• can take us back to when you started or back to when you were in Mumbai and you started

  • to recognize that outsourcing was providing millions of jobs, yet it wasn’t reaching

  • the poorest populations. How did that experience inspire you and did that lead to the creation

  • of the Sama Group?

  • Sure. Well, at the time I was living in New York, actually, in the financial district.

  • I had just finished college and I had my first corporate job and I was working 24/7 and pulling

  • all nighters. And my manager, knowing that I had some foreign experience, said, “Why

  • don't we send you on this project to India?” So I was… I was basically thrown in head

  • first into a project working directly with the CEO of a big outsourcing company. And

  • this was the year that Thomas Friedman had written The World is Flat and the national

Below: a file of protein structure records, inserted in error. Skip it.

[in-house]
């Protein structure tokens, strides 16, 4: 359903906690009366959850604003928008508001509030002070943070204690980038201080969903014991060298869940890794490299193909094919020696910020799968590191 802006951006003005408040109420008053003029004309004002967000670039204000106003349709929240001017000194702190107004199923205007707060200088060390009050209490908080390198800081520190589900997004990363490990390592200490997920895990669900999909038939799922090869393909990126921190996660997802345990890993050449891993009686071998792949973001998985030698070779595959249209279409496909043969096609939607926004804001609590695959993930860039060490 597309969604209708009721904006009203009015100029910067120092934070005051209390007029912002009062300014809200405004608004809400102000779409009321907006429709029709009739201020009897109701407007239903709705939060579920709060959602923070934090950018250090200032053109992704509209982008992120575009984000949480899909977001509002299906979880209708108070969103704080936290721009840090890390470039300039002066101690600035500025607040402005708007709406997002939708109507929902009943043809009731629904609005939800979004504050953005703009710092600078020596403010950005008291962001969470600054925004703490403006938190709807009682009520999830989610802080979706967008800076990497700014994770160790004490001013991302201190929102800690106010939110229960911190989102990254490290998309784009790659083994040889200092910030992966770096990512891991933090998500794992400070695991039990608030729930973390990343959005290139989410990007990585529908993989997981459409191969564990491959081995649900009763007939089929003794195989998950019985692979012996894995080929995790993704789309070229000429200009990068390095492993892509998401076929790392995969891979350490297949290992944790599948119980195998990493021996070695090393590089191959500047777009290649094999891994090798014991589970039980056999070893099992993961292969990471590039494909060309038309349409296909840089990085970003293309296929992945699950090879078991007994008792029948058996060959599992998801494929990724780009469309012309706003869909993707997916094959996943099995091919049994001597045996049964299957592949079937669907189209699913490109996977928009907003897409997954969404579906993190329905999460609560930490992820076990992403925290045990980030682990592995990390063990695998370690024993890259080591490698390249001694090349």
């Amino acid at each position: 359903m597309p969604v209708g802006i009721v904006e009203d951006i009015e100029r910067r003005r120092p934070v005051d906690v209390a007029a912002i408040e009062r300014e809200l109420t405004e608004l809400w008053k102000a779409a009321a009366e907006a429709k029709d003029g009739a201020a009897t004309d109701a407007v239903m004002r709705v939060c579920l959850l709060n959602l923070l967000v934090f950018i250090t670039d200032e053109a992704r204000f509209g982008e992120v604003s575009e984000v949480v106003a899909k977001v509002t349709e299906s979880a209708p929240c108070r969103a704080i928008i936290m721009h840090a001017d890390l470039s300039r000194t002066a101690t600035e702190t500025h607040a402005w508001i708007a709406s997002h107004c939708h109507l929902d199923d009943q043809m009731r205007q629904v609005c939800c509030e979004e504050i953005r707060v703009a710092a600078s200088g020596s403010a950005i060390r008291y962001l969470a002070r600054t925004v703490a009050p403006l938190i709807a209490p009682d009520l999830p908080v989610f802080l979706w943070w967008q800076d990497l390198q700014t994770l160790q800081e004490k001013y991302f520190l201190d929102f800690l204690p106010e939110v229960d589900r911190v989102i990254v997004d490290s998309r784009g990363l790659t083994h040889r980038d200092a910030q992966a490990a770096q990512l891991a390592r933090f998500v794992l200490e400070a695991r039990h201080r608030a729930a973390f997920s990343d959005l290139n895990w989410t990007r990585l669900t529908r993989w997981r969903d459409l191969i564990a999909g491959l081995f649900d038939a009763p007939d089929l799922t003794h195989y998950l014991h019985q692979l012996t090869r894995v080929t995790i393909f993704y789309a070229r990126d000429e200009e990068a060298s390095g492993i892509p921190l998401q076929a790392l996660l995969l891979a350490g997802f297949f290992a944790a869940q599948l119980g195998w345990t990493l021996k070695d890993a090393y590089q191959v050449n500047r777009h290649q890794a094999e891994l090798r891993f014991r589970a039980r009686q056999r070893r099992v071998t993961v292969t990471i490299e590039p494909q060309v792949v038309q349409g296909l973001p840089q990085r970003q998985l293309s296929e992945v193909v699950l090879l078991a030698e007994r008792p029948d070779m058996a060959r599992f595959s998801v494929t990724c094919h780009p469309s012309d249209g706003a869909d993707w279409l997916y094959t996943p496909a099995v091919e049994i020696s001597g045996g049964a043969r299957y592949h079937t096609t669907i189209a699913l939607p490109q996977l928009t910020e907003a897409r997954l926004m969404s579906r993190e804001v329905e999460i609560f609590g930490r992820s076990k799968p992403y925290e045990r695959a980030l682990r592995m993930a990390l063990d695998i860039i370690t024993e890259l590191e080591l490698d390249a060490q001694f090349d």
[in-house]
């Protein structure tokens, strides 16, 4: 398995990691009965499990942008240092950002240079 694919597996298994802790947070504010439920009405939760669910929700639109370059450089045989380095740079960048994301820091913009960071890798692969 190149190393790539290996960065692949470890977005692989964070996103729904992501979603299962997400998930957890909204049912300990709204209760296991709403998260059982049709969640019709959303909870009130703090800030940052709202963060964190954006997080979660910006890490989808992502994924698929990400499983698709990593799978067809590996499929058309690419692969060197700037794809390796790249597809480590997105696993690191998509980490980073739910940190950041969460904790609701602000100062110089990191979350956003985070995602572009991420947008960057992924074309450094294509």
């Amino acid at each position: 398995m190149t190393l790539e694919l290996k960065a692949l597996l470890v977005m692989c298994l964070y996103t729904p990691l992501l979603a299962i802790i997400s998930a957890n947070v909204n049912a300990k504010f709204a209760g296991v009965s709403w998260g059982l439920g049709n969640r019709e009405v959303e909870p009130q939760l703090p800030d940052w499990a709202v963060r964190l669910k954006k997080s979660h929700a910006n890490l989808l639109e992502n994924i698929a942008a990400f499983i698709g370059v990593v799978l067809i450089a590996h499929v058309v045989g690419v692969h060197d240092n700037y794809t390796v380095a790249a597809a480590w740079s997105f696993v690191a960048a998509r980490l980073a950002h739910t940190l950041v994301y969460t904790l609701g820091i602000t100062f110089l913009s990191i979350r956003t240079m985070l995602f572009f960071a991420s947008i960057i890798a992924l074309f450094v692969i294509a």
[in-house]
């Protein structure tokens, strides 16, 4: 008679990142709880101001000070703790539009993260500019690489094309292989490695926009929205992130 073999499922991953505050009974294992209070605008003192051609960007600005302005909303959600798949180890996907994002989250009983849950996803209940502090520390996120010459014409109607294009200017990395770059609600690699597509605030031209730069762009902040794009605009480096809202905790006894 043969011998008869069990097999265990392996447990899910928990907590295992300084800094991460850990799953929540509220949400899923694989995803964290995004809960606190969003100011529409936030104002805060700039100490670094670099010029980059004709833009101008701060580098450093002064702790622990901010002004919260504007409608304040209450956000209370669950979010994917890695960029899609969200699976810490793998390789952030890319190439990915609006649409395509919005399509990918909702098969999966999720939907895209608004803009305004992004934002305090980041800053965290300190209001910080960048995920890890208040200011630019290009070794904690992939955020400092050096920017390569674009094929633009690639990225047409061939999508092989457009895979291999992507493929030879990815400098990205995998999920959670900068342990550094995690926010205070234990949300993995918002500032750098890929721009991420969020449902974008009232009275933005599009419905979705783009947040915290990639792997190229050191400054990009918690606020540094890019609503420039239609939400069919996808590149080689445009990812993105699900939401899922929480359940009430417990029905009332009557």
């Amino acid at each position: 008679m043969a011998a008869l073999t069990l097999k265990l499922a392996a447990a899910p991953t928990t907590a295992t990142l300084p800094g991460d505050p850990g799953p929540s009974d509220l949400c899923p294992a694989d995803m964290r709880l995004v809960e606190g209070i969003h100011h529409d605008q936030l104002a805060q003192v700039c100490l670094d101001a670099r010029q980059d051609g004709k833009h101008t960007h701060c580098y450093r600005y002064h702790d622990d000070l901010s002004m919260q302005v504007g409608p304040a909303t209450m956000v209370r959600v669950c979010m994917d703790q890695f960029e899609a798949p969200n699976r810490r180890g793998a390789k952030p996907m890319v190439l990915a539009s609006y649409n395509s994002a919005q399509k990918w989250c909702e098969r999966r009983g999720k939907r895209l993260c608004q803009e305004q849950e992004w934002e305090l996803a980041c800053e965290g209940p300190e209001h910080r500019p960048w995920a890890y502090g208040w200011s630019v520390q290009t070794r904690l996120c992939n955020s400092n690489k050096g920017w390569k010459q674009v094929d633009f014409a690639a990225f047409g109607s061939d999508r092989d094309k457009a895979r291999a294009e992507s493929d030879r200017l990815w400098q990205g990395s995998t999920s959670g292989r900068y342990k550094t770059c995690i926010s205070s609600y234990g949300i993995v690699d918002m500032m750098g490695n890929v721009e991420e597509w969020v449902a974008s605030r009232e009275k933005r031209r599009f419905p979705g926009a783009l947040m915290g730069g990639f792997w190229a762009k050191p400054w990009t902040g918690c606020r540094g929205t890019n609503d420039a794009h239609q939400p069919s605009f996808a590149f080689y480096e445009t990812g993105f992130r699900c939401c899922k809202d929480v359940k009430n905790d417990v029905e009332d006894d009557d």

• discourse on outsourcing was very negative and coming from a place of concern that Americans

  • were losing jobs overseas, that we were becoming less competitive. And so I, you know, being

  • someone interested in social justice was very reluctant to take on this project and even

  • though I’m of Indian origin I didn't really think it was a good thing that we were, you

  • know, partnering with these companies to lower our costs and shift jobs. So I came in with

  • that mindset. And one day in the call center that I was working in I met a young man who

  • came from Dharavi, which is south Asia’s largest slum where Slumdog Millionaire was

  • filmed and the kind of place where there are cholera outbreaks and children playing in

  • open sewers and just really horrible living conditions. They look almost post-apocalyptic.

  • It doesn't seem like anyone in twenty… 2005 or now 2015 could be living that way. And

  • so when it dawned on me that someone from that environment was capable of picking up

  • a phone and answering customer service questions for a woman in the UK, you know, about her